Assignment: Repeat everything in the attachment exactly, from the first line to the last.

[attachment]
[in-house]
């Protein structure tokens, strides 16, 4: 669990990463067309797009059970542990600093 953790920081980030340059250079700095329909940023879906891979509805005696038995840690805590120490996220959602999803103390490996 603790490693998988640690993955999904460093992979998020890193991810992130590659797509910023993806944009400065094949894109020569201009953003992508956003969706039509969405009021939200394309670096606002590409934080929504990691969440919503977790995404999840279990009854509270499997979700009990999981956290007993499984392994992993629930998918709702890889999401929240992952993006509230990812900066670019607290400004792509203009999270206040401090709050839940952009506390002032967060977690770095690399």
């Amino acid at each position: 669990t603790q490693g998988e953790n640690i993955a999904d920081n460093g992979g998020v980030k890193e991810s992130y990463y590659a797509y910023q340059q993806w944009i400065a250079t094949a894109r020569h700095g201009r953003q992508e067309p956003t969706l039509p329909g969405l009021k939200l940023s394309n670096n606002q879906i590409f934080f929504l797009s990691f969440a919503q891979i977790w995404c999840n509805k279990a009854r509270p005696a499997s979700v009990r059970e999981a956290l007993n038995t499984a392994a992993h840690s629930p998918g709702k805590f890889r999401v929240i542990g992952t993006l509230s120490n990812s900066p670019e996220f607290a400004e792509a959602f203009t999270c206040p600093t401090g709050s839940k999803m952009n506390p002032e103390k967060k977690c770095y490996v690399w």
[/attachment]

[in-house]
């Protein structure tokens, strides 16, 4: 669990990463067309797009059970542990600093 953790920081980030340059250079700095329909940023879906891979509805005696038995840690805590120490996220959602999803103390490996 603790490693998988640690993955999904460093992979998020890193991810992130590659797509910023993806944009400065094949894109020569201009953003992508956003969706039509969405009021939200394309670096606002590409934080929504990691969440919503977790995404999840279990009854509270499997979700009990999981956290007993499984392994992993629930998918709702890889999401929240992952993006509230990812900066670019607290400004792509203009999270206040401090709050839940952009506390002032967060977690770095690399």
């Amino acid at each position: 669990t603790q490693g998988e953790n640690i993955a999904d920081n460093g992979g998020v980030k890193e991810s992130y990463y590659a797509y910023q340059q993806w944009i400065a250079t094949a894109r020569h700095g201009r953003q992508e067309p956003t969706l039509p329909g969405l009021k939200l940023s394309n670096n606002q879906i590409f934080f929504l797009s990691f969440a919503q891979i977790w995404c999840n509805k279990a009854r509270p005696a499997s979700v009990r059970e999981a956290l007993n038995t499984a392994a992993h840690s629930p998918g709702k805590f890889r999401v929240i542990g992952t993006l509230s120490n990812s900066p670019e996220f607290a400004e792509a959602f203009t999270c206040p600093t401090g709050s839940k999803m952009n506390p002032e103390k967060k977690c770095y490996v690399w």